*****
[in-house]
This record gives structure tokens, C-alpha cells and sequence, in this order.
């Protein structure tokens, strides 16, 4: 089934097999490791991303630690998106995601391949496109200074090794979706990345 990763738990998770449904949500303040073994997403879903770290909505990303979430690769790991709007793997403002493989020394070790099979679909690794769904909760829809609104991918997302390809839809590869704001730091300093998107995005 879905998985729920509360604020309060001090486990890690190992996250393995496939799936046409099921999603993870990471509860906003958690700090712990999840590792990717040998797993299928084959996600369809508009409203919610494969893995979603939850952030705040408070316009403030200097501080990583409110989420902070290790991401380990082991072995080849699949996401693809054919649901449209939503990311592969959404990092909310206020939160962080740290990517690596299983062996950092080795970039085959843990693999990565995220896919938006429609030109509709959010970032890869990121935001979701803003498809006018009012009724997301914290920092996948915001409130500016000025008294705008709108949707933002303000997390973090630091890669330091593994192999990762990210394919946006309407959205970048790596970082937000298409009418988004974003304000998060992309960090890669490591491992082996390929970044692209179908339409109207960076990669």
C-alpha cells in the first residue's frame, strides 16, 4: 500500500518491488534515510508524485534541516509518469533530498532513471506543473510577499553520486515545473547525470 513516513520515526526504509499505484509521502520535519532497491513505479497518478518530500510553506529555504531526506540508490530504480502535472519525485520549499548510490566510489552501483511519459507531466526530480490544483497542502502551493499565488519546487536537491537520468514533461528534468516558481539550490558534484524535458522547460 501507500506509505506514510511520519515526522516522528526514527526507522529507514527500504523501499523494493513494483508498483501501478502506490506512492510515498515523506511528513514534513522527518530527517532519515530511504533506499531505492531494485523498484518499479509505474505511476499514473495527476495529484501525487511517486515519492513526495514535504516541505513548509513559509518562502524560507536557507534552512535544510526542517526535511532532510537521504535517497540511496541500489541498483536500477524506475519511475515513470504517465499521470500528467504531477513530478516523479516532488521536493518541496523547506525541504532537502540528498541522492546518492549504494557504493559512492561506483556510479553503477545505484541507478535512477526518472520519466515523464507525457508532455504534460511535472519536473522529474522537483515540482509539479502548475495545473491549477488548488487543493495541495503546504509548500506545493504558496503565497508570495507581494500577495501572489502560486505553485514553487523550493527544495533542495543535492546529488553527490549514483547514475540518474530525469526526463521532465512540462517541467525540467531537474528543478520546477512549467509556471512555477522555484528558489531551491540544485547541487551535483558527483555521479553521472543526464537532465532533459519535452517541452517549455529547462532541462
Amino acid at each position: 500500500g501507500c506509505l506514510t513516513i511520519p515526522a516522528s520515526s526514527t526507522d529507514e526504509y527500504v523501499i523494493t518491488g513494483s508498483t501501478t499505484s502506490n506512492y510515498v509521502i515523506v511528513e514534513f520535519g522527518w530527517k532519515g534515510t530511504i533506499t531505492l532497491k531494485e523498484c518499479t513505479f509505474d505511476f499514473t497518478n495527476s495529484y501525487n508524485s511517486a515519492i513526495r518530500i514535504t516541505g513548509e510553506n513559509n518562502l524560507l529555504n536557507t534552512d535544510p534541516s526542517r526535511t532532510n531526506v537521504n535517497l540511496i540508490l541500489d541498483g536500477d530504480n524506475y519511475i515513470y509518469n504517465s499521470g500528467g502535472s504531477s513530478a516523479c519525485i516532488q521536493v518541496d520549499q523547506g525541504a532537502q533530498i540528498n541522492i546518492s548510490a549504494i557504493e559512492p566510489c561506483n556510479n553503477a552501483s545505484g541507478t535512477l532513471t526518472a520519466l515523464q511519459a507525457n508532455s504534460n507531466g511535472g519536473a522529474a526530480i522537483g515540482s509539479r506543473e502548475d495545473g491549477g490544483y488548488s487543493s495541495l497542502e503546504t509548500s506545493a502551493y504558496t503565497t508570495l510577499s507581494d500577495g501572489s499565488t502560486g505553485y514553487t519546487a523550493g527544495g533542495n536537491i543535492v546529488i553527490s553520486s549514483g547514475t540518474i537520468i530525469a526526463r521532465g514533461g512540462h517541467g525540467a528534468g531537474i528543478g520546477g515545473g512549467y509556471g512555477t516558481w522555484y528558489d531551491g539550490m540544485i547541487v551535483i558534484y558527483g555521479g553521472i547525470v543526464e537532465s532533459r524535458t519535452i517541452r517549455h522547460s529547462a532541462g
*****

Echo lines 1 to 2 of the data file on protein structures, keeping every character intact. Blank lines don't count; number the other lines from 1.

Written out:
[in-house]
This record gives structure tokens, C-alpha cells and sequence, in this order.